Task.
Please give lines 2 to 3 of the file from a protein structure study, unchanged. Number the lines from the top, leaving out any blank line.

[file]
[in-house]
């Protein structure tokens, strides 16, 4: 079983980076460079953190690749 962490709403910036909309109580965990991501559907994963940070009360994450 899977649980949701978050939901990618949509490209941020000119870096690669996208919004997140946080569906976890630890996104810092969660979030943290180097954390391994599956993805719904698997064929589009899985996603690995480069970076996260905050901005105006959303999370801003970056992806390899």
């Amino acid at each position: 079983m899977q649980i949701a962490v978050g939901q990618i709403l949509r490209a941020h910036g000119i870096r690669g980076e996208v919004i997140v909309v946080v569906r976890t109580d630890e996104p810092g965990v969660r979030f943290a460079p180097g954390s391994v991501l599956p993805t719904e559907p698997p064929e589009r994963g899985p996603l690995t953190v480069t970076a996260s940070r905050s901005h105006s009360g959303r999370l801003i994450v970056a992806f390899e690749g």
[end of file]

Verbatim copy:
């Protein structure tokens, strides 16, 4: 079983980076460079953190690749 962490709403910036909309109580965990991501559907994963940070009360994450 899977649980949701978050939901990618949509490209941020000119870096690669996208919004997140946080569906976890630890996104810092969660979030943290180097954390391994599956993805719904698997064929589009899985996603690995480069970076996260905050901005105006959303999370801003970056992806390899």
């Amino acid at each position: 079983m899977q649980i949701a962490v978050g939901q990618i709403l949509r490209a941020h910036g000119i870096r690669g980076e996208v919004i997140v909309v946080v569906r976890t109580d630890e996104p810092g965990v969660r979030f943290a460079p180097g954390s391994v991501l599956p993805t719904e559907p698997p064929e589009r994963g899985p996603l690995t953190v480069t970076a996260s940070r905050s901005h105006s009360g959303r999370l801003i994450v970056a992806f390899e690749g």